Last reviewed 07/2021
Neuropathic joints are those damaged because of trauma secondary to the loss of normally protective pain sensation.
They occur in conditions such as tabes dorsalis, syringomyelia, leprosy and diabetes mellitus.
The site of the Charcot joint depends on the localisation of pain loss:
- the ankles and knee joints are the most affected in tabes dorsalis
- in diabetes mellitus, the joints of the tarsus are affected
- the shoulder is involved in syringomyelia
- lower limb involvement occurs in cauda equina lesions
NICE say with respect to Charcot arthropathy and type 1 diabetes (1):
suspect acute Charcot arthropathy if there is redness, warmth, swelling or deformity (in particular, when the skin is intact), especially in the presence of peripheral neuropathy or renal failure. Think about acute Charcot arthropathy even when deformity is not present or pain is not reported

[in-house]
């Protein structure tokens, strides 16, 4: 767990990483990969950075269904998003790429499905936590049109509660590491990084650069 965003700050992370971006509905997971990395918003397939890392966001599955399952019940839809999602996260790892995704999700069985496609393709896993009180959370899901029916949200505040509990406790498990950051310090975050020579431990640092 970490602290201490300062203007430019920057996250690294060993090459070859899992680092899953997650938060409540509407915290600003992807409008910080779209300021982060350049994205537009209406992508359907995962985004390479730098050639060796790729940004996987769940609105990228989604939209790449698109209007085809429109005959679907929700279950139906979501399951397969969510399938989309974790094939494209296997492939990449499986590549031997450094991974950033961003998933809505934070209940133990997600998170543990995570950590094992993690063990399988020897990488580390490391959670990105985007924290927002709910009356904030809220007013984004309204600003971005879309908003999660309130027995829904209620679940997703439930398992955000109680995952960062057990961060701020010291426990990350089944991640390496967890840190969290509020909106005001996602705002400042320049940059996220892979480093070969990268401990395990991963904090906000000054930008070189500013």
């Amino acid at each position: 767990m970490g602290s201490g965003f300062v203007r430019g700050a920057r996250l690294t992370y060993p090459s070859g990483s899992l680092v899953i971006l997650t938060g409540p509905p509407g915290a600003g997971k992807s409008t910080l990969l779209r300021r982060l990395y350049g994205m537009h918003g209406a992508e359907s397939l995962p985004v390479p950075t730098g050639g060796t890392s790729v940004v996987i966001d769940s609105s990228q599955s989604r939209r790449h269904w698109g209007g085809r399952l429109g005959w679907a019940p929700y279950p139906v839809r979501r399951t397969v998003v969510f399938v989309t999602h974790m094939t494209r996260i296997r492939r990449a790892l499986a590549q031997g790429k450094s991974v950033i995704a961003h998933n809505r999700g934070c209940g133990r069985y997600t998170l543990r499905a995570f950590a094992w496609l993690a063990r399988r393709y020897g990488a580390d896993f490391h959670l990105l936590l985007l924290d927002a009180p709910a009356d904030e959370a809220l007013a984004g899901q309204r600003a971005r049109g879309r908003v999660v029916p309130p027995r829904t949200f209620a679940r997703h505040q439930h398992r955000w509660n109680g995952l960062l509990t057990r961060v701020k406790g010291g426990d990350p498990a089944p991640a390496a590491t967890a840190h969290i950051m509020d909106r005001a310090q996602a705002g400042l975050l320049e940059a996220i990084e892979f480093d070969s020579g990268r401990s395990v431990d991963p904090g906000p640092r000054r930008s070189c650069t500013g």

- to confirm the diagnosis of acute Charcot arthropathy, refer the person within 1 working day to the multidisciplinary foot care service for triage within 1 further working day. Offer non-weight-bearing treatment until definitive treatment can be started by the multidisciplinary foot care service